One of the more popular unit testing tools out there is PHPUnit, used to test code written in PHP. PHPUnit saves all of the unit tests you’ve previously written, making your code easier to maintain over time. (Think of unit tests like lecture notes you can refer to before a big exam.)

Just say “no” to skipping unit tests

Surely this is a part of every developer’s coding toolkit, right? Not exactly. Just like some students choose cramming over studying in chunks, many developers shrug at the idea of unit-testing their code. Why? Chris Cornutt at Sitepoint offers a few reasons: They think it takes too long. Or that their code is fine the way it is. Or that it’s just plain boring.

Those things may be true. But think about the alternative: You’re down to the wire and ready to send a program to a client—and you discover a bug. You have no way to figure out when or how it popped up, nor any way to verify exactly which parts of your code it affects. Better hope you’ve got some Red Bull handy, because you’re in for a long night.

Refactoring without tears

The other great thing about unit testing is that it makes major code changes, or refactoring, a breeze. For many developers, refactoring can feel like playing Russian roulette with your code. You don’t want to make too many changes for fear of undoing your hard work.

But if you’ve been adding unit tests to your test suite all along, refactoring is no big deal. Simply update your code, and then run your old unit tests against the changes you’ve just made. If any tests fail, you know exactly what to fix.

It’s the surest way to get your clients to give you an “A.”

Still not convinced that unit testing is the way to go? Learn more about PHPUnit here, or listen to this talk by Professor Richard Buckland on why smart programmers test in units.

Need code that works right, every time? Contact Atomic for help with your next web development project.

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Add a Little Sass to Your Code

Like any good web designer, I know CSS like I know my ABCs. CSS (short for Cascading Style Sheets), along with HTML, is the foundation of so much we do as developers. But I’m here to tell you that there are better ways to code.

Imagine you’re an artist. You’re asked to draw a picture of a sunset, but all you get to work with are some gray paint and a thick, messy brush. You’ll work with what you’ve got—but even if you’re da Vinci, your painting won’t be as good as it could be. To really work your magic, you need better tools (for starters, a few colors would be nice).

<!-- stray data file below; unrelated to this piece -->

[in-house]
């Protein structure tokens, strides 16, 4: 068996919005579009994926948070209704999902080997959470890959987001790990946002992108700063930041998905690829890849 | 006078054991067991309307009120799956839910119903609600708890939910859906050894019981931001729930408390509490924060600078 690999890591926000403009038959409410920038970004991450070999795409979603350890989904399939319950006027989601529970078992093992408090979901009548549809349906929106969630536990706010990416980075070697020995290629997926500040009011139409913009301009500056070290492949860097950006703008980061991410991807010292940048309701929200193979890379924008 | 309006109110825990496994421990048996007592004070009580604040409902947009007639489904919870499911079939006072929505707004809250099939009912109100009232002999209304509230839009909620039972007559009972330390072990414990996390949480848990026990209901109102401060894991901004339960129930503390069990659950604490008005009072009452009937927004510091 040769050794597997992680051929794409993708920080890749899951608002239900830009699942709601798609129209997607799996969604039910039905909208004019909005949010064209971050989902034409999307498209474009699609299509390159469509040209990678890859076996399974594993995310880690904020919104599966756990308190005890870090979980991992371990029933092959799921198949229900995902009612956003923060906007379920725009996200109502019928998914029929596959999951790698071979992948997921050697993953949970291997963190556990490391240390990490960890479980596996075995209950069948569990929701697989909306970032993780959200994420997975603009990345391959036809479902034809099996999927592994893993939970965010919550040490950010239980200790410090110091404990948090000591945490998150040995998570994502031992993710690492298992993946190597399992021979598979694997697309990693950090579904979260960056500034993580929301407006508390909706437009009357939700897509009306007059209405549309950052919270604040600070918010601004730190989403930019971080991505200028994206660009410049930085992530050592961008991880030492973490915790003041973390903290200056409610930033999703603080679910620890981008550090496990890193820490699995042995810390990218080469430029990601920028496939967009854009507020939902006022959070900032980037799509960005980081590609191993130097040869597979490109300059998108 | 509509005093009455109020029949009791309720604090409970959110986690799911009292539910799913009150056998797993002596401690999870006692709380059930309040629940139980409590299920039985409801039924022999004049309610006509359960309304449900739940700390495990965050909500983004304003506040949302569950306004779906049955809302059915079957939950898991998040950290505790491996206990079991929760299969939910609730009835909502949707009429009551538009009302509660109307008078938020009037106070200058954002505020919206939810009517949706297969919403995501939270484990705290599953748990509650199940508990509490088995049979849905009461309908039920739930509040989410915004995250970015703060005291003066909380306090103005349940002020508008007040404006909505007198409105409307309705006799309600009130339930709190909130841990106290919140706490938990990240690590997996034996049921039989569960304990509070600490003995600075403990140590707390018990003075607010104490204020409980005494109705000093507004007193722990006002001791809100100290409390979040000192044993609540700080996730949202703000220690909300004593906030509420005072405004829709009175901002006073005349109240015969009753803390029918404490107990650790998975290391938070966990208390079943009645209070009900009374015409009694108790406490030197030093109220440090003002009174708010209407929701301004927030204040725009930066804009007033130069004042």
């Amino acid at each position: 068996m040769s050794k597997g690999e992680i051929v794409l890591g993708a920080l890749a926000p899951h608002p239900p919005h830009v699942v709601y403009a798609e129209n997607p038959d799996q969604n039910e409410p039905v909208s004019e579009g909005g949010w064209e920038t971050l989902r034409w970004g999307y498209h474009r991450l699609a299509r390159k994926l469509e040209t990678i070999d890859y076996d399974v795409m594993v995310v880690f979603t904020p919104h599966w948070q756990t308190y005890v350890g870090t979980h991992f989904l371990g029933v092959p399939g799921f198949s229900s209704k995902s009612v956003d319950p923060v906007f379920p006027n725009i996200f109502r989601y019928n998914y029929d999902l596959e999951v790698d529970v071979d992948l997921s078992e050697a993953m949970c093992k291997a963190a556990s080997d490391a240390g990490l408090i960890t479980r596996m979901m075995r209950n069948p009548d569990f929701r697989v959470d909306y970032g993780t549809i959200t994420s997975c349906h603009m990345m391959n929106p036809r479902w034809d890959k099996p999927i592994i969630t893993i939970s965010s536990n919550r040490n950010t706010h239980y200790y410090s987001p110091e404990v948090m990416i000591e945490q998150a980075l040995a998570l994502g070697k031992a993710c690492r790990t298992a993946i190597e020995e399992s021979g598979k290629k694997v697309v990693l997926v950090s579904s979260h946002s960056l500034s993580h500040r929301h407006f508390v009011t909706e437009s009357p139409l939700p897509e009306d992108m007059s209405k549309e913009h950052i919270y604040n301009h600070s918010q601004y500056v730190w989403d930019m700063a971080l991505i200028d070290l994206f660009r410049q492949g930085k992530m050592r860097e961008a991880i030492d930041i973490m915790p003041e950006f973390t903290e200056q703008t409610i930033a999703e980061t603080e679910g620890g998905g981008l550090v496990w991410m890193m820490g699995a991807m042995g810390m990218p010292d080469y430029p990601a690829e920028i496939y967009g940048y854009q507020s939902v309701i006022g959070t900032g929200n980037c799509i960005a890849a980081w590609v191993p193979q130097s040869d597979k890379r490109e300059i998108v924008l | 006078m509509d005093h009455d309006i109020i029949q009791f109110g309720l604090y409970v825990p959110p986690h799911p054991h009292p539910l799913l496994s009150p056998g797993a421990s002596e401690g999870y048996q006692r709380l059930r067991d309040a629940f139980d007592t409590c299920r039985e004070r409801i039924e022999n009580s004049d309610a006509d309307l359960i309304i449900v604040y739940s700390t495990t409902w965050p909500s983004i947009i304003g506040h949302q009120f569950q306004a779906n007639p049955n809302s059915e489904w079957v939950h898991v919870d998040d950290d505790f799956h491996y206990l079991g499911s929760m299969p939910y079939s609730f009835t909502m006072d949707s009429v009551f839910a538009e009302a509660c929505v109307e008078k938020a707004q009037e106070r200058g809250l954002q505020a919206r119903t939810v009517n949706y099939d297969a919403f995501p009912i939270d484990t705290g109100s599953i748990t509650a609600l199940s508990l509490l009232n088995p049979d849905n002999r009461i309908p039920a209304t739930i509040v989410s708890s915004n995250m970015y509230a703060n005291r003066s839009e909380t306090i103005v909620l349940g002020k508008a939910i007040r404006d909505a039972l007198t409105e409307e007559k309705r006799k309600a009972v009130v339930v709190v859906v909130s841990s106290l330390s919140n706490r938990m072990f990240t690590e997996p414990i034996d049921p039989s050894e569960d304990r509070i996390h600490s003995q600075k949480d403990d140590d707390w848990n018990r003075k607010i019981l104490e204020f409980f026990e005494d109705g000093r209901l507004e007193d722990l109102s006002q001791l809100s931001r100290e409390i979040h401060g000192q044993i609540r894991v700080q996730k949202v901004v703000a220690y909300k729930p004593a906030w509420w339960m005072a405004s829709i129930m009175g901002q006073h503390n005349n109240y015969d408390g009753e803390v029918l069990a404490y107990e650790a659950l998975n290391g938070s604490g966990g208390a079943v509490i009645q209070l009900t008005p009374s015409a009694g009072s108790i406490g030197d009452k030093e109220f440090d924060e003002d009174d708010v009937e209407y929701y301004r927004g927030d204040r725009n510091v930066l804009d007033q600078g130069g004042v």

This is a little bit like Sass’s relationship to CSS: Sass is a stylesheet syntax that works as an extension of CSS3. It offers a bunch of handy features that make coding faster, cleaner, and more, well, colorful.

Sass first appeared in 2007. It’s short for Syntactically Awesome Stylesheets (seriously), and has two syntaxes:

• Indented syntax. This is the older, rarer Sass syntax. It was inspired by bare-bones coding languages like Haml, and uses line indentation rather than brackets or semicolons to separate blocks. Indented syntax files go by the extension .sass. The problem with this syntax is that it’s not compatible with CSS, and doesn’t look much like it, either. This makes indented syntax tougher for designers to learn and use.

• Sassy CSS (SCSS). This is the most commonly used form of Sass (introduced in Sass 3.0), and uses the file extension .scss. It works like an add-on to CSS3, meaning that every stylesheet that’s valid in CSS3, is valid in SCSS.

Whichever syntax you choose, think of Sass as CSS3 taken to the next level. Those tedious, repetitive features of CSS that you hate? Chances are, using Sass makes them simpler. Sass offers features like:

• Nesting. When you’re writing code for elements with many sub-components, like tables or lists, typing the same selectors over and over can get old fast. Sass helps you avoid this headache by nesting child selectors inside parent selectors. You can also apply nesting to properties of a given selector, like font or border attributes.

• Variables. You can use Sass variables to describe attributes of selectors that you plan to reuse. Variables are called out using the symbol “$.” Let’s say you want all text to show up in a shade of light blue, but don’t want to keep track of the color’s hexadecimal code.

First, write what you want your color variable to represent:

$lightblue: #00CCFF;

Then, apply that variable to your text:

$textcolor: $lightblue;

Variables are lifesavers on big, long-term projects. Rather than committing styles for colors, links, buttons, and tables to memory, write easy-to-remember variables into your code.

• Mixins. Mixins take variables a step further by allowing you to use a single selector to represent a whole section of code (for example, all style elements of a table). You can even add in equations to instruct an element to adjust sizing as needed. Sass also supports conditional states and “for” and “for each” loops. Best of all, mixins are automatically removed from your code when you compile, so they don’t affect file size. Check out Compass for a great library of reusable, open-source mixins.

Intrigued yet? This is just a sampling of what Sass can do. If you’re ready to add some Sass to your code, head here to learn how to install (it’s written in Ruby). And be sure to check out the developers’ complete Sass Reference Guide, which contains everything you need to know to make your stylesheets syntactically awesome.